Global growth is expected to slow further next year, the IMF said Tuesday, downgrading its forecasts as countries grapple with the fallout from Russia’s invasion of Ukraine, spiraling cost-of-living and economic downturns.
The world economy has been dealt multiple blows, with the war in Ukraine driving up food and energy prices following the coronavirus outbreak, while soaring costs and rising interest rates threaten to reverberate around the globe.
“This year’s shocks will re-open economic wounds that were only partially healed post-pandemic,” said International Monetary Fund economic counsellor Pierre-Olivier Gourinchas in a blog post accompanying the fund’s latest World Economic Outlook.
More than a third of the global economy is headed for contraction this year or next, and the three biggest economies –- the United States, European Union and China –- will continue to stall, he warned.
“The worst is yet to come and, for many people 2023 will feel like a recession,” said Gourinchas.
In its report, the IMF trimmed its 2023 global GDP forecast to 2.7 percent, 0.2 points down from July expectations.
Its world growth forecast for this year remains unchanged at 3.2 percent.
The global growth profile is its “weakest” since 2001, apart from during the global financial crisis and the worst of the pandemic, the IMF said.
This reflects slowdowns for the biggest economies, including a US GDP contraction in the first half of 2022 and continued lockdowns in China as it faces a property market crisis.
– Laser focus –
A key factor behind the slowdown is a shift in policy as central banks try to bring down soaring inflation, with higher interest rates starting to take the heat out of domestic demand.
Growing price pressures are the most immediate threat to prosperity, said Gourinchas in the report, adding that central banks are now “laser-focused on restoring price stability”.
Global inflation is expected to peak at 9.5 percent this year before dropping to 4.1 percent by 2024.
Misjudging the persistence of inflation could prove detrimental to future macroeconomic stability, he warned, “by gravely undermining the hard-won credibility of central banks.”
Asked about the Federal Reserve’s rate hikes, Gourinchas told a press briefing on Monday that the IMF is not calling for an acceleration, but this “doesn’t mean that they should pause on the path… that we’ve seen” either.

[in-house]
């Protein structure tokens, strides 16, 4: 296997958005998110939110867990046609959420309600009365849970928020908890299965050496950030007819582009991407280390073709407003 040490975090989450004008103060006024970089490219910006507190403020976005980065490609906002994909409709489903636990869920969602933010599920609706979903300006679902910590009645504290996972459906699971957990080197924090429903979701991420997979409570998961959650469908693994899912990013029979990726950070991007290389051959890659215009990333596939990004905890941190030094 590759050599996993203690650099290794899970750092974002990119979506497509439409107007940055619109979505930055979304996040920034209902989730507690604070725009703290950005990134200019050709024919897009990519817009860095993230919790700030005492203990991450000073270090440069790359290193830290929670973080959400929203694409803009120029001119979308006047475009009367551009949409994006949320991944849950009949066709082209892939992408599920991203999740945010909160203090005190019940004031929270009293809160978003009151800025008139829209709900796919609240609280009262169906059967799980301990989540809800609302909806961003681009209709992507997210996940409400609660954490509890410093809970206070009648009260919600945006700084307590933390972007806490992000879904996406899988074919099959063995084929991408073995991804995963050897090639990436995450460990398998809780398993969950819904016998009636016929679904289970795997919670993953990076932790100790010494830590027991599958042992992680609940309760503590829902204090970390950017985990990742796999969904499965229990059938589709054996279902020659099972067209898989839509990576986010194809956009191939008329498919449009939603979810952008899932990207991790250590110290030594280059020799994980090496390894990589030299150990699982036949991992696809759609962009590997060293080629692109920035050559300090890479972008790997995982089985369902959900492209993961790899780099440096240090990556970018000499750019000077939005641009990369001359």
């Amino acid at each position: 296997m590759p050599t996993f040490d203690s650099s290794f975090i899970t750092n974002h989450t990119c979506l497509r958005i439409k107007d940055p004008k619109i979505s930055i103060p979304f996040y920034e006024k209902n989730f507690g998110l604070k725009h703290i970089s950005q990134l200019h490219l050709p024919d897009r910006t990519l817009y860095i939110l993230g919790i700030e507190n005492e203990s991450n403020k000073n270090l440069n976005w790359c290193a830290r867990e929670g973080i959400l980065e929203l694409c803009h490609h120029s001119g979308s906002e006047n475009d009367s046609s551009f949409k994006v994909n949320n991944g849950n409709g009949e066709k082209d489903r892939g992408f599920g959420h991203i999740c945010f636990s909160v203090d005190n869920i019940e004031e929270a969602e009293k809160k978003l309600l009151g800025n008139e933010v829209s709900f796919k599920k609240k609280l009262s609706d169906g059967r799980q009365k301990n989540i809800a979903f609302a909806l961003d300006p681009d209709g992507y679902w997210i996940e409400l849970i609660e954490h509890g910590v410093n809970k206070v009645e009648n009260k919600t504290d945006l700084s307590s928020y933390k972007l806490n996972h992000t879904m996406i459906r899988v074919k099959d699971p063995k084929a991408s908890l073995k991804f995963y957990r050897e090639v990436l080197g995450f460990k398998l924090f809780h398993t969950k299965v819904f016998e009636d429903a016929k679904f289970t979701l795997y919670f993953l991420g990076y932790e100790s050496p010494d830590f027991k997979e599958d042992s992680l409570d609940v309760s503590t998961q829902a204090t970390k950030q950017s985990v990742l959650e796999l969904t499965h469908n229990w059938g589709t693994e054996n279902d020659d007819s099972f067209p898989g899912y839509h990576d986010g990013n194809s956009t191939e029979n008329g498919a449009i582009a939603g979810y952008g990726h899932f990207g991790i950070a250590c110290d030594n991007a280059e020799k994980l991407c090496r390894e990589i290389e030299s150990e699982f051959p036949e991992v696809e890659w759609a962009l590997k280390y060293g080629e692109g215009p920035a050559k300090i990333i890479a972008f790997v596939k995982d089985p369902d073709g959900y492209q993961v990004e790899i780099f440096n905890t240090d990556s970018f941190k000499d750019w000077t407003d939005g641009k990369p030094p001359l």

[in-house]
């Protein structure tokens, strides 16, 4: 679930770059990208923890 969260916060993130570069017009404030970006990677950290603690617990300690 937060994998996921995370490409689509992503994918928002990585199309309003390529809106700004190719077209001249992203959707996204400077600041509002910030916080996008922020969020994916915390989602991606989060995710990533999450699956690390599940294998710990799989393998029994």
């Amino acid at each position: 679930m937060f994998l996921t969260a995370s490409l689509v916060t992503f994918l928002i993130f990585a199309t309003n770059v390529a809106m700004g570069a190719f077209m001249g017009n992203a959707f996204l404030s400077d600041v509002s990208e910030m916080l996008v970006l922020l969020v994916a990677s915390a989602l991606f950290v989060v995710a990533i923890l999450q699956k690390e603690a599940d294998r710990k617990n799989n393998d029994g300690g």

This is because banks were starting from a point where rates were historically low as countries emerged from the pandemic, he said.
Current challenges do not mean a large downturn is inevitable, but the fund also warned many low-income countries are either in, or close to debt distress.
Progress toward debt restructurings for the hardest-hit is needed to avoid a wave of sovereign debt crisis.
“Time may soon be running out,” said Gourinchas.
While the G20 has agreed on a “common framework” for debt restructuring for the poorest countries, only three have qualified and “more progress is needed,” he told reporters.
– US slowdown –
The IMF has also cut forecasts for the world’s two biggest economies, the United States and China.
US economic growth for this year is now pegged at 1.6 percent, 0.7 points below the fund’s July forecast, due to an “unexpected real GDP contraction in the second quarter,” the IMF said.
“Declining real disposable income continues to eat into consumer demand, and higher interest rates are taking an important toll on spending,” the report added.
The Federal Reserve has been raising interest rates aggressively to tamp down surging inflation, which is slowing economic activity. And the central bank has said more increases are likely to come.
A slowdown in the Euro area is expected to deepen next year, with the German and Italian economies slightly contracting, the IMF projects.
China’s economy is expected to grow at only 3.2 percent this year — its lowest rate in decades, apart from the initial coronavirus outbreak.
The fund cautioned that a worsening of China’s property sector slump could spill over to the domestic banking sector and weigh heavily on growth.